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Trilby is a four-act play by Paul M. Potter (1853-1921)[1]

Sometimes credited as "by Paul M Potter and George du Maurier"

The original text

Based on Trilby[2], the popular novel by George du Maurier (1834–1896)[3], which is set in Paris and tells the interlinked stories of three artists (two English and one Scottish), Trilby O'Ferrall, a half-Irish girl working in Paris as an artists' model and laundress, and Svengali, a memorable rogue, masterful musician and hypnotist. The novel was first published serially in Harper's Monthly from January to August 1894 and appeared in book form on 8 September 1895.

The novel was adapted as a play in four acts by Paul M. Potter , first produced in the United States in March 1895 where the role of "Svengali" was created by American actor Wilton Lackaye at the Boston Museum and performed at the Garden Theatre, New York, opening on April 15, 1895. A British production opened in London's Haymarket Theatre on 30 October 1895, directed, produced by and starring Herbert Beerbohm Tree as "Svengali".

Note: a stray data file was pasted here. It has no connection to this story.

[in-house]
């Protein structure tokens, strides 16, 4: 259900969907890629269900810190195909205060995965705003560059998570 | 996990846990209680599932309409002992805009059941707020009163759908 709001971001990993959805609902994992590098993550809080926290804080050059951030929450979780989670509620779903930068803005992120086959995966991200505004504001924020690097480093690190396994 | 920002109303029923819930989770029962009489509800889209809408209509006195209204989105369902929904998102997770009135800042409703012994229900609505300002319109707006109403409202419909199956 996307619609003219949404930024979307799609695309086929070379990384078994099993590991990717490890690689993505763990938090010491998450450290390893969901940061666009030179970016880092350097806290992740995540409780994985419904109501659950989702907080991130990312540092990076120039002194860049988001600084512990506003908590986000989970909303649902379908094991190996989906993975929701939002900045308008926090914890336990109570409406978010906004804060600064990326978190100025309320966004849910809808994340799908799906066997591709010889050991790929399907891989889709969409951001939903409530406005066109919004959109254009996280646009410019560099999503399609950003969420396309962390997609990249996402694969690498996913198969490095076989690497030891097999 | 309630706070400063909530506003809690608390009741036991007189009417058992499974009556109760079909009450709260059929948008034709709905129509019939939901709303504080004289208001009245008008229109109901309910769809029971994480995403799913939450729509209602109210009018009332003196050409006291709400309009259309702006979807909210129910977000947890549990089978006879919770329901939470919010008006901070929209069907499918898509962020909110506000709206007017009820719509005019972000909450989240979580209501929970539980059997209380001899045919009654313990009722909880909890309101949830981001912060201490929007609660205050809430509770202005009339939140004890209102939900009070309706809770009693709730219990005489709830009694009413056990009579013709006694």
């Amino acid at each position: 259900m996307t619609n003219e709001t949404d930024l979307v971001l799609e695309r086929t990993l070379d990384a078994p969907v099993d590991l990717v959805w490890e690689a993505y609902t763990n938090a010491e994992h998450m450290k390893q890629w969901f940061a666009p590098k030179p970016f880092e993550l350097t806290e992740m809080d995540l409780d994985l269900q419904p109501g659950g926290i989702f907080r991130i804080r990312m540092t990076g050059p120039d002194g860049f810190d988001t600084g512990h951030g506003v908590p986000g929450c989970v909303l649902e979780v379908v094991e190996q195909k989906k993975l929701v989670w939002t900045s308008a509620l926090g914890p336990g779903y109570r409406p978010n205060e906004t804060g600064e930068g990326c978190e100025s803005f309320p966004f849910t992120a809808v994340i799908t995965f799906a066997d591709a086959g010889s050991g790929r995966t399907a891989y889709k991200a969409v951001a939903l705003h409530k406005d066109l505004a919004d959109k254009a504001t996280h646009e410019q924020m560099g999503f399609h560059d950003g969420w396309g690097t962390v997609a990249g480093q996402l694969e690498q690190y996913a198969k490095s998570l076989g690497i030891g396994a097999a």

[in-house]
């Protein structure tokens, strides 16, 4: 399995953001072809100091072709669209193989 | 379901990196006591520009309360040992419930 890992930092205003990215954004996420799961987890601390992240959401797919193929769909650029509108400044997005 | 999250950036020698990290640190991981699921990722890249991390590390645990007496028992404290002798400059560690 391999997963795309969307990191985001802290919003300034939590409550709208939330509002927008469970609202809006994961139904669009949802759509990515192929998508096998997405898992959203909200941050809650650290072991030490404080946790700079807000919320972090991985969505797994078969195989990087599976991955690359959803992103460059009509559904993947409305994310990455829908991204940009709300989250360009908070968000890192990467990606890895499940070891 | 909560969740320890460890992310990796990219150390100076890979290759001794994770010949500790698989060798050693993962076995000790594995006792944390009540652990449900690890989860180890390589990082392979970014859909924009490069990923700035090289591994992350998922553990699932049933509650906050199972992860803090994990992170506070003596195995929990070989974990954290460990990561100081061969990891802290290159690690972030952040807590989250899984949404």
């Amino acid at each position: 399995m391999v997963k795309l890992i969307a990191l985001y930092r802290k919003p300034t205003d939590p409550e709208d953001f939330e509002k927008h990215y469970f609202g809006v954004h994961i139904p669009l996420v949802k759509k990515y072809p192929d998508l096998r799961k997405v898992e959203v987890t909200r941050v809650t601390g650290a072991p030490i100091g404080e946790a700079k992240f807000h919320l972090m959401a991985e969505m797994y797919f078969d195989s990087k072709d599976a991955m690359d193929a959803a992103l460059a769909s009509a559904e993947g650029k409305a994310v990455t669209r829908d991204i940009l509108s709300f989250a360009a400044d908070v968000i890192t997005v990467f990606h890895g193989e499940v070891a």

Translations and adaptations

The novel has been adapted to film numerous times, beginning with Trilby (1914), a British silent film version of the play, starring Viva Birkett and Herbert Beerbohm Tree, directed by Harold M. Shaw

Performance history in South Africa

1890s: Though rather vaguely referred to by D.C. Boonzaier]] (1923), it seems to have been performed at some time in this decade (possibly by the W.J. Holloway and his company), with William Haviland in the role of "Svengali".

1902-3: Performed by Leonard Rayne and company at the Opera House, Cape Town, under the auspices of the Mouillot-De Jong Company, as part of a season of musical comedy and light opera beginning in December of 1902 and running into 1903.


D.C. Boonzaier. 1923. "My playgoing days – 30 years in the history of the Cape Town stage", in SA Review, 9 March and 24 August 1923. (Reprinted in Bosman 1980: pp. 374-439.)

F.C.L. Bosman. 1980. Drama en Toneel in Suid-Afrika, Deel II, 1856-1912. Pretoria: J.L. van Schaik: pp. 405, 414

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